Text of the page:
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15n20 as blade steel
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Thread: 15n20 as blade steel

  1. #1

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    15n20 as blade steel

    I am wondering if people would be interested in 15n20 steel blades for the kitchen. It is most often used as the "shiney" steel in damascus and not too often used in blades I am guessing because it cannot be found in thicker sections than about .10 inches and usually as thin as .065. It is typically used as a bandsaw blade in saw mills. As far as composition it is basically 1075 with 2 percent nickle. Any thoughts?

  2. #2
    I've been playing with it, but have yet to get the slight curve out of it---formerly 3/32 band saw blades. I gave away my 1st two, and the friends that have them love them.
    Tom Gray, Seagrove, NC

  3. #3

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    Is it staying curved after heat treat?

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    Aldo carries some thick enough to use as a kitchen knife. I have seen some close to 1/8 inch somewhere, but that is as thick as I have run across. Of course, the big question is what benefit will you get out of what would essentially be a tougher 1075 kitchen knife? There are people who would love to find some 1/4 stock to try a tough high quality nickel bearing steel on bushcraft knives, choppers and such without the quirks of real L6, but it is apparently nowhere to be found.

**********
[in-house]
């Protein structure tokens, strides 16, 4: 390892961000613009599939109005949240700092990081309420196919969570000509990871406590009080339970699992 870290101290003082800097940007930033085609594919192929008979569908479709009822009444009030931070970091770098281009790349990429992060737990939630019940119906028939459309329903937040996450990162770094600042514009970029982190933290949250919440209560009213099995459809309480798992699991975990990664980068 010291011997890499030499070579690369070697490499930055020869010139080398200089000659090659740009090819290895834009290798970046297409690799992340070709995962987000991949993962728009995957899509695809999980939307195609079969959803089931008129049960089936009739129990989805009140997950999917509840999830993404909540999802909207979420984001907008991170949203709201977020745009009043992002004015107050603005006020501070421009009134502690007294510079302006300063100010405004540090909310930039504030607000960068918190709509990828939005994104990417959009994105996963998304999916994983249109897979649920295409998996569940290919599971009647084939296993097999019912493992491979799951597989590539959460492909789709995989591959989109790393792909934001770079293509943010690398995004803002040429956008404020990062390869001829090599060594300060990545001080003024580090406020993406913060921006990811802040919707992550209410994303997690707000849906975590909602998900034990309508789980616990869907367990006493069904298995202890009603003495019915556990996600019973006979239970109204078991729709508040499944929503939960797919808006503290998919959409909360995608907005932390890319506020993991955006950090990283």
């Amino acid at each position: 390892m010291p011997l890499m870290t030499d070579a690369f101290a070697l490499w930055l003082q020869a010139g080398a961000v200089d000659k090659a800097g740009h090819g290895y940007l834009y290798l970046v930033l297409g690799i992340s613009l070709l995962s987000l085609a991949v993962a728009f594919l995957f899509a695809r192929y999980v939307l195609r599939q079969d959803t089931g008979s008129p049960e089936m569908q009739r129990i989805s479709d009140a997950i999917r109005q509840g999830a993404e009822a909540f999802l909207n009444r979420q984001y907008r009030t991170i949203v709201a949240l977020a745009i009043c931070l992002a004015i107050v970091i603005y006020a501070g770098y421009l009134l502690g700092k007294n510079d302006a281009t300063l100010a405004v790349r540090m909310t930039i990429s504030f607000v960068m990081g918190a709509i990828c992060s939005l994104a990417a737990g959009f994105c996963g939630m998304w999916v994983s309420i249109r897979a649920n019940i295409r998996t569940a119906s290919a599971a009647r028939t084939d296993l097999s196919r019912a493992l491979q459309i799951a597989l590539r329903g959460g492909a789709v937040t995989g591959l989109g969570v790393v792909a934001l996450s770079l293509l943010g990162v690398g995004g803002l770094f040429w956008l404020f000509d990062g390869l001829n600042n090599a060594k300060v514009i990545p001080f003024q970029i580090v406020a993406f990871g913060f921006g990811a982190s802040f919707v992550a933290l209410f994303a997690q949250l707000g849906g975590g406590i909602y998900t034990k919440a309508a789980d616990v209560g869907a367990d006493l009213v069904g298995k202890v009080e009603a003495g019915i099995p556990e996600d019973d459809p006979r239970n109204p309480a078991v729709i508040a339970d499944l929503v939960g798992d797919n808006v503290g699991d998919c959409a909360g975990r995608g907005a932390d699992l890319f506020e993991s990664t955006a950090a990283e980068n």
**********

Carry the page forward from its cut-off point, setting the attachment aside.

5. #5
    Why are you looking for thick slabs for kitchen knives?

  6. #6

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    I think the bennefit is that it is a tool grade high carbon steel that is available in nice thin stock for a very reasonable price. Finding anything besides stainless in 3/32 is tough. I know Aldo has some thin W2, I have some from him, but is is pretty expensive per pound compared to 15n20 because he needs to have it re rolled thinner.

  7. #7
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    O1 is available in thin stock for reasonable cost, and it makes a nice blade. Just ask around!
    Spike C
    "The Buddha resides as comfortably in the circuits of a digital computer or the gears of a cycle transmission as he does at the top of a mountain."
    Pirsig

  8. #8

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    Quote Originally Posted by johndoughy View Post
    Why are you looking for thick slabs for kitchen knives?
    To clarifty, I dont think many other, non kitchen knife makers use stock that is so thin. That is why I am wondering if it would be a good kitchen knife steel because it is already so thin.

  9. #9

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    Quote Originally Posted by SpikeC View Post
    O1 is available in thin stock for reasonable cost, and it makes a nice blade. Just ask around!

    That is a good point. I forgot the 01 is pretty reasonable and easily obtainable.

  10. #10

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    15n20 is an outstanding steel for kitchen knives. It is like 1075 but with nickel and other elements added for toughness. 15n20 combines good edge holding and toughness, you can't go wrong as long as you can find the size you want. I think if it were common in thicker sizes it would be used more often.

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